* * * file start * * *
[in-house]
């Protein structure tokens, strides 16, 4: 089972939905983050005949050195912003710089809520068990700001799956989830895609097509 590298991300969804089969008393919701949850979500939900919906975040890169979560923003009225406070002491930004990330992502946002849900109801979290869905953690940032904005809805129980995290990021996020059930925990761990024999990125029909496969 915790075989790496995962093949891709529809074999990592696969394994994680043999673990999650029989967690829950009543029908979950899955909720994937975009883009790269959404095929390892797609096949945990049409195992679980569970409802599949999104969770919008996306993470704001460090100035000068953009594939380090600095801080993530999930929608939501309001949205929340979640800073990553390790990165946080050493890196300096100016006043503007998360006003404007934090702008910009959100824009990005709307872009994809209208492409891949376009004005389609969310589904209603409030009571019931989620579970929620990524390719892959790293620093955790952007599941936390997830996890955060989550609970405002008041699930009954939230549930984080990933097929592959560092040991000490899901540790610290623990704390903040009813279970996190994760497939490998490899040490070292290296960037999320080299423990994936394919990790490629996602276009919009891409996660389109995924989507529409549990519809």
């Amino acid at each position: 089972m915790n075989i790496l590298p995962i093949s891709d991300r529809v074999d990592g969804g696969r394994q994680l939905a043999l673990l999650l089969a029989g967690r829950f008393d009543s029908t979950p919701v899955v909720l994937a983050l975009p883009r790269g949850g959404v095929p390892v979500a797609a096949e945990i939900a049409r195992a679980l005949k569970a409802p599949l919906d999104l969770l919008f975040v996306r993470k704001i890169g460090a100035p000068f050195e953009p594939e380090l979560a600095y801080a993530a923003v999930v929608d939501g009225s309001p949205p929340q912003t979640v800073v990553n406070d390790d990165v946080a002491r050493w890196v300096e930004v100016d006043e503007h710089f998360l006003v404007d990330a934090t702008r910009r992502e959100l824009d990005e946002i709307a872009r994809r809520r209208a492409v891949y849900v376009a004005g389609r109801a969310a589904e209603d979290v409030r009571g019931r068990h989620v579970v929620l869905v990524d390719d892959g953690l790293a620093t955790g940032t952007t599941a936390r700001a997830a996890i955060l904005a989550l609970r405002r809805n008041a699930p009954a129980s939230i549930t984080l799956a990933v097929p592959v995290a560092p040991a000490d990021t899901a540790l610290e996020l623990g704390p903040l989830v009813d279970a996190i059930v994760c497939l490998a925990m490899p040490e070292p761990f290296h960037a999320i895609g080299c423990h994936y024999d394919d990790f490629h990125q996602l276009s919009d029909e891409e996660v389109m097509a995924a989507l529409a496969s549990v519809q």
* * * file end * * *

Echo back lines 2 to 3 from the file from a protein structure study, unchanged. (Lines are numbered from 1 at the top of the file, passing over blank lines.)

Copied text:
């Protein structure tokens, strides 16, 4: 089972939905983050005949050195912003710089809520068990700001799956989830895609097509 590298991300969804089969008393919701949850979500939900919906975040890169979560923003009225406070002491930004990330992502946002849900109801979290869905953690940032904005809805129980995290990021996020059930925990761990024999990125029909496969 915790075989790496995962093949891709529809074999990592696969394994994680043999673990999650029989967690829950009543029908979950899955909720994937975009883009790269959404095929390892797609096949945990049409195992679980569970409802599949999104969770919008996306993470704001460090100035000068953009594939380090600095801080993530999930929608939501309001949205929340979640800073990553390790990165946080050493890196300096100016006043503007998360006003404007934090702008910009959100824009990005709307872009994809209208492409891949376009004005389609969310589904209603409030009571019931989620579970929620990524390719892959790293620093955790952007599941936390997830996890955060989550609970405002008041699930009954939230549930984080990933097929592959560092040991000490899901540790610290623990704390903040009813279970996190994760497939490998490899040490070292290296960037999320080299423990994936394919990790490629996602276009919009891409996660389109995924989507529409549990519809």
């Amino acid at each position: 089972m915790n075989i790496l590298p995962i093949s891709d991300r529809v074999d990592g969804g696969r394994q994680l939905a043999l673990l999650l089969a029989g967690r829950f008393d009543s029908t979950p919701v899955v909720l994937a983050l975009p883009r790269g949850g959404v095929p390892v979500a797609a096949e945990i939900a049409r195992a679980l005949k569970a409802p599949l919906d999104l969770l919008f975040v996306r993470k704001i890169g460090a100035p000068f050195e953009p594939e380090l979560a600095y801080a993530a923003v999930v929608d939501g009225s309001p949205p929340q912003t979640v800073v990553n406070d390790d990165v946080a002491r050493w890196v300096e930004v100016d006043e503007h710089f998360l006003v404007d990330a934090t702008r910009r992502e959100l824009d990005e946002i709307a872009r994809r809520r209208a492409v891949y849900v376009a004005g389609r109801a969310a589904e209603d979290v409030r009571g019931r068990h989620v579970v929620l869905v990524d390719d892959g953690l790293a620093t955790g940032t952007t599941a936390r700001a997830a996890i955060l904005a989550l609970r405002r809805n008041a699930p009954a129980s939230i549930t984080l799956a990933v097929p592959v995290a560092p040991a000490d990021t899901a540790l610290e996020l623990g704390p903040l989830v009813d279970a996190i059930v994760c497939l490998a925990m490899p040490e070292p761990f290296h960037a999320i895609g080299c423990h994936y024999d394919d990790f490629h990125q996602l276009s919009d029909e891409e996660v389109m097509a995924a989507l529409a496969s549990v519809q």